Back in the days when I was feeling sentimental over my old house I used to pass it several times a day. I cried when they threw out the wrought-iron gate, replaced the old wooden mailbox with a metal one, and needed to go home and have a lie down when they ripped out the port-wine Magnolia that stood guard in the front garden, throwing its scent of Juicyfruit Chewing Gum into the street. If jubilation had a smell it would smell like that tree.
I saw people carrying in furniture that looked like it wouldn’t fit into my house. Beige and white couches with stainless steel legs in a Victorian style house seemed conducive to the people in the house always being strangers. A huge dog barked the odds, scaring the possums and tiny birds that played in the hedgerows. I wondered what the neighbours would think.
One day piles of wood lay on the footpath. Old floorboards and doors. I gasped like I had witnessed a murder. For a moment I actually contemplated picking up one of the doors which came from my dining room and dragging it home but I realised this might make people wonder at my mental state so I settled for the doorknob instead which I gouged off the door with an old fence paling.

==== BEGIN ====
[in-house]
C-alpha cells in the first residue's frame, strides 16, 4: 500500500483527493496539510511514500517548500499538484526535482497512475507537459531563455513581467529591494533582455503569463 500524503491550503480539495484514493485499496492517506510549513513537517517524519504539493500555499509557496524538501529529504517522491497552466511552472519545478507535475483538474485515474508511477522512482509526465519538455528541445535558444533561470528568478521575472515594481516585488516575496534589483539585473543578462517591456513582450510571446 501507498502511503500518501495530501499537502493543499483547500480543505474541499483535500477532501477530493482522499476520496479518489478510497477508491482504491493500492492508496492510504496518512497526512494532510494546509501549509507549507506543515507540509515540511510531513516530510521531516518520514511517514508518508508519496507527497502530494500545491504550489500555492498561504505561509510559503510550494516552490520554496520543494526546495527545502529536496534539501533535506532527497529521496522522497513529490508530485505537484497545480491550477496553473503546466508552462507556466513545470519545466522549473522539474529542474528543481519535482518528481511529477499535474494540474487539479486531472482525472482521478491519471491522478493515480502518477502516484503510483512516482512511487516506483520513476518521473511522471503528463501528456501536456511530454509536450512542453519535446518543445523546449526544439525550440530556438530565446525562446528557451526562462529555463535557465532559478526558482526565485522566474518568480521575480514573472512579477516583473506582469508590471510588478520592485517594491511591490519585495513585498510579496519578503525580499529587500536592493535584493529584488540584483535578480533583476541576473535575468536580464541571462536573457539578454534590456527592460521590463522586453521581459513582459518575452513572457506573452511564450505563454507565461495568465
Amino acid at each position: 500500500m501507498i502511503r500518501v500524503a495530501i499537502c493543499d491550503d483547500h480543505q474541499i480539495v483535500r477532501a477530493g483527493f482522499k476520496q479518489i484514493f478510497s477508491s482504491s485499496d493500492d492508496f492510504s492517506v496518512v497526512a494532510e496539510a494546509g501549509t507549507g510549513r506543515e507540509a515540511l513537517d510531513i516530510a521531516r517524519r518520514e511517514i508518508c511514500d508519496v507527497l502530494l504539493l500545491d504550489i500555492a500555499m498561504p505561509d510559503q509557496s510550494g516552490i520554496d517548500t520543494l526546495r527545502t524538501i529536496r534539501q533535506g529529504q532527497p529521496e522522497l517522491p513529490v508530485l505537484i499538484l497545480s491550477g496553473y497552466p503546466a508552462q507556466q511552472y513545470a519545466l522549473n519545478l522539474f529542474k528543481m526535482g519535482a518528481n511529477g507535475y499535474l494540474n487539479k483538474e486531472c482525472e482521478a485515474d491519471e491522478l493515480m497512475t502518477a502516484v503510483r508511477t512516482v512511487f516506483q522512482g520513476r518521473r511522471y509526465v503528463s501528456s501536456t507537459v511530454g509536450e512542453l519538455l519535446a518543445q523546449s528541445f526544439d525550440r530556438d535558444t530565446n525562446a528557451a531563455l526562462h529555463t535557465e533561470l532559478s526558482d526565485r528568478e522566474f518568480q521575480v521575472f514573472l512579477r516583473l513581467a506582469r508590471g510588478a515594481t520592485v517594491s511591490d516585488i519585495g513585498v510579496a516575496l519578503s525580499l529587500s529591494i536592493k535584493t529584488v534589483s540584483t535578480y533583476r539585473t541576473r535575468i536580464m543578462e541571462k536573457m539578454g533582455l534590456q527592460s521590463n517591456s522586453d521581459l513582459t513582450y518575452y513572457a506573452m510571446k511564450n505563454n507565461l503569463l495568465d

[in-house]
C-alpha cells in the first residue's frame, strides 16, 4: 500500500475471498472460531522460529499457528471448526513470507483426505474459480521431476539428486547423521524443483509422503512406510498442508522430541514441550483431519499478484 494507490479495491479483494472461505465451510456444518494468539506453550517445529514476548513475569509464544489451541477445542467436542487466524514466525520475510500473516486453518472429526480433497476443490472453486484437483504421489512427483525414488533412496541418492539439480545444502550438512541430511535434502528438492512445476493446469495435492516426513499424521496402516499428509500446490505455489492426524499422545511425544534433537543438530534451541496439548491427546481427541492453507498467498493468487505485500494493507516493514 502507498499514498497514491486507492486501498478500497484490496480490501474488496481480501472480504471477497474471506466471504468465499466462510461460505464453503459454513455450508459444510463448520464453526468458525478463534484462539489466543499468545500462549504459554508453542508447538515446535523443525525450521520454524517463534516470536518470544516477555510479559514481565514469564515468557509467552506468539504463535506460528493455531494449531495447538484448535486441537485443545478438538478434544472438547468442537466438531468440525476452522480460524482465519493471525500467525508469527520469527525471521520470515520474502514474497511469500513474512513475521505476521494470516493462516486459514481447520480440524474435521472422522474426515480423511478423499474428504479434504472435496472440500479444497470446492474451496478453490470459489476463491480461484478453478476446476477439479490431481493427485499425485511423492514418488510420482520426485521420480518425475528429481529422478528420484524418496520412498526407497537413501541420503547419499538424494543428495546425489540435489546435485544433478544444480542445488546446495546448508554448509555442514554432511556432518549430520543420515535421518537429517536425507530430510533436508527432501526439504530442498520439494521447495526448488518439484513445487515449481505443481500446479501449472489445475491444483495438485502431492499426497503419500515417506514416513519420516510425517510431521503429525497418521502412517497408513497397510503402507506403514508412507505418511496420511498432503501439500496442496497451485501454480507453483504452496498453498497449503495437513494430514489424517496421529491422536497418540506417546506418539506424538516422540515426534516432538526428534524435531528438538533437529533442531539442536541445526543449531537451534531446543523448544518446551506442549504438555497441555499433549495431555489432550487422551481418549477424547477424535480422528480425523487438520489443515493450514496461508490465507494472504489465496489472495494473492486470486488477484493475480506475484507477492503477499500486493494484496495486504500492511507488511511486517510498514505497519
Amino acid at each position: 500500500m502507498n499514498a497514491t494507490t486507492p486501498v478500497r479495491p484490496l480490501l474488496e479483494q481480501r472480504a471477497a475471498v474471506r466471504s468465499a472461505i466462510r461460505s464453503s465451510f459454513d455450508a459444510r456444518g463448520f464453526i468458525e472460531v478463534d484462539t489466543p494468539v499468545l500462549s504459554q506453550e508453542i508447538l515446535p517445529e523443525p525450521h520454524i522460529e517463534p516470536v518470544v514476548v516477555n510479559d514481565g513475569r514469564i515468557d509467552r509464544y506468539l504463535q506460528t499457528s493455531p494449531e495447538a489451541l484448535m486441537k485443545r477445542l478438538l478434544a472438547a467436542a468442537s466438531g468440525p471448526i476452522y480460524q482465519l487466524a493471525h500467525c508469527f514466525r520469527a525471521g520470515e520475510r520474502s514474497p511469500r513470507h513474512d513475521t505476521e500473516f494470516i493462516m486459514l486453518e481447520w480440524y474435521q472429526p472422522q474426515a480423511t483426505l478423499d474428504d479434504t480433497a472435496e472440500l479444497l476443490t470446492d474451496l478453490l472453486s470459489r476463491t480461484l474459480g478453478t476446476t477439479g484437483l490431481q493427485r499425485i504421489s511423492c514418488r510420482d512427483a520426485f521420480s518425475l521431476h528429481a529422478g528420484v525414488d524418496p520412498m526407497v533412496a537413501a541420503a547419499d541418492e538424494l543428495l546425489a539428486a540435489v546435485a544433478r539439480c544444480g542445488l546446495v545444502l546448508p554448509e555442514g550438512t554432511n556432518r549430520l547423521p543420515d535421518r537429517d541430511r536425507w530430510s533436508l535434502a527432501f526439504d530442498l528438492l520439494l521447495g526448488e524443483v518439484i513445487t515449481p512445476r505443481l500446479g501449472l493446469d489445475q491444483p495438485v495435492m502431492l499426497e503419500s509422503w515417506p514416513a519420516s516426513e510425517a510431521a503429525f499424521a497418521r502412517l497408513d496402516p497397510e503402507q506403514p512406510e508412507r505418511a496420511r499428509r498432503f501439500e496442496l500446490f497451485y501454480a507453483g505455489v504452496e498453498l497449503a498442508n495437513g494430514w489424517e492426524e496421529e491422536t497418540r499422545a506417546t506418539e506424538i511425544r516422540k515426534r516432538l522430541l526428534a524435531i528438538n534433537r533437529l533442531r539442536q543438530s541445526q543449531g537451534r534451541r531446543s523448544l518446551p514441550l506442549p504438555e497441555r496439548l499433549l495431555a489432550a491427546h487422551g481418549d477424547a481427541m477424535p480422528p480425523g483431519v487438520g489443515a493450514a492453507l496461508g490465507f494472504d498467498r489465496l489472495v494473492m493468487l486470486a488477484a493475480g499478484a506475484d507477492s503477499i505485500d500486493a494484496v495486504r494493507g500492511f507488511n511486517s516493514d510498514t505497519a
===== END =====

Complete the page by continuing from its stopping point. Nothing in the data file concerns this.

I have kept that doorknob for five years in my desk drawer. It is cast iron and violet glass. I remember when it was actually attached to a real door in a real room and my son would call himself ‘Mr. Fancypants’ when he turned it because he felt it was really grand and should be on the door leading to a ballroom or a room full of jewels.
I have often removed the doorknob from my desk, holding it up to the light, watching how the violet hues spill across my hand like silk, wondering what if……
What if I hadn’t had to leave my old house and still turned that doorknob on a regular basis? Would my life be any different? Would I be happier? Can sentiment become misplaced and end up being damaging? And most importantly, when is it time to say goodbye to something that is no longer yours?
I said goodbye to the house long ago but the doorknob is harder to let go of. Memories lie within the glass, whirling like smoke. Old thoughts, old hopes. Sometime soon I’d like to attach that doorknob to a new door and turn it into a room that was mine. I think I’ll keep it in my desk drawer until that day comes, waiting.